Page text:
Tom Keene Talks to FTN Financial's Christopher Low

Tom talks with FTN Financial's chief economist, Christopher Low, about balance-sheet recessions

Are we dithering too much in tackling our economic problems?
The President obviously gets the heat because we don’t have jobs. But it is not really a political problem. It is an economic problem. It is this balance-sheet recession that we are coming out of. The good news is that we have come a pretty long way toward addressing our balance-sheet problem. The bad news is we probably have another two or three years to go.
How can we move forward with the economic growth we’ve got?
I think the key from a policy standpoint is to keep growth positive by whatever means necessary until households are comfortable with their debt levels and can start borrowing and spending again. We were here in the Seventies. If you adjust inflation out, household debt was falling for years then, too. There was too much of it. Until that process is done, it is going to be a slow jobs environment. What is striking about the Seventies is that when that process ended in the early Eighties, I can remember reading on the front page of the New York Times that the unemployment rate was never going to come down to where it was before. And that was the beginning of the process as we fell from almost 10 percent unemployment down to 4 percent.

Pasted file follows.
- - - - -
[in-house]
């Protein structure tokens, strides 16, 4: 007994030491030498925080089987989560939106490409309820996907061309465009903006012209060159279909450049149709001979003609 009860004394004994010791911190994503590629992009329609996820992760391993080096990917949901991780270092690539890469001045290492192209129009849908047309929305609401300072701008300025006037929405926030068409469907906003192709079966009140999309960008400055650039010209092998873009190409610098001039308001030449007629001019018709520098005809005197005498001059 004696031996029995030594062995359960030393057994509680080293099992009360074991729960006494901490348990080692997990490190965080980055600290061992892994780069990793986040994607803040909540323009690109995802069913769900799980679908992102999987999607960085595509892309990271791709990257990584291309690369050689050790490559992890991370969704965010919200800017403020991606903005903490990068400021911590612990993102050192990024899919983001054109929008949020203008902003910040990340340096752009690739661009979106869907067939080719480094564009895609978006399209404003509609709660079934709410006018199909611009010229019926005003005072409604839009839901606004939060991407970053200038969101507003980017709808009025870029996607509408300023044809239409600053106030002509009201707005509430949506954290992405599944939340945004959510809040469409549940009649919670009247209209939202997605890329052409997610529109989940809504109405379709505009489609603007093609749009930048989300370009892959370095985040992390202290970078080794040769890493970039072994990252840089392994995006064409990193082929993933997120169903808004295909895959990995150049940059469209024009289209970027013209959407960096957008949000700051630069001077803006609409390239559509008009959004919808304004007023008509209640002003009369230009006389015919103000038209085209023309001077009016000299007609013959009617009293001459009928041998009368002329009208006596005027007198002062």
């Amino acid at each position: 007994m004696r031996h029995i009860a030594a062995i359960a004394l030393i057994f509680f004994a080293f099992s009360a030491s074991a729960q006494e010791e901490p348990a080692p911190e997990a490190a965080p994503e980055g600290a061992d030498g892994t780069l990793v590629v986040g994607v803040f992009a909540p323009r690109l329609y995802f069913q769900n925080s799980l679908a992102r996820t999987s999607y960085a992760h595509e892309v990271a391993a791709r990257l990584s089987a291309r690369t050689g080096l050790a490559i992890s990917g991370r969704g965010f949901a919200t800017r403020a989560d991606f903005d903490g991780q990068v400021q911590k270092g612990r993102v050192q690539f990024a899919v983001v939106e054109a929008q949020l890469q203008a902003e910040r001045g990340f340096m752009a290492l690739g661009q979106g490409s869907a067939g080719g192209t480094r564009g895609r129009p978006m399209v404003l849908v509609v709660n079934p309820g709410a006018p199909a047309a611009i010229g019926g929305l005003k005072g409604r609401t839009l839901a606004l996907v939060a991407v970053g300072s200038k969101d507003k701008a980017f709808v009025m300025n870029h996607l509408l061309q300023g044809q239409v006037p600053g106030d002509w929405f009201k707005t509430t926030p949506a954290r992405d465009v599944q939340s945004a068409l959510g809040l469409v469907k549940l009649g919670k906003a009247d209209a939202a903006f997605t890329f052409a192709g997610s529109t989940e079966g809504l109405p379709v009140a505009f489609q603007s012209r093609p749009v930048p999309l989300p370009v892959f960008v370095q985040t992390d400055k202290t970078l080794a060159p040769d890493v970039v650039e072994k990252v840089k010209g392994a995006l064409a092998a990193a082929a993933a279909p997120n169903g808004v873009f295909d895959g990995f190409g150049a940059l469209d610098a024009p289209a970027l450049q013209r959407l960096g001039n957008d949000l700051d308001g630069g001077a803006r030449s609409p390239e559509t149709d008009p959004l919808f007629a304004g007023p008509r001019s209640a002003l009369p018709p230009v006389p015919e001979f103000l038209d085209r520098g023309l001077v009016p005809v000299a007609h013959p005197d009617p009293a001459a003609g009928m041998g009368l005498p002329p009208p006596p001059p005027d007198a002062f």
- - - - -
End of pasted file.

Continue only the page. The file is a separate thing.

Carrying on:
Did you adjust your GDP call after the jobs report?
We are looking at a very weak second half with most of the weakness in the third quarter. We actually have things getting a little better by Q4.

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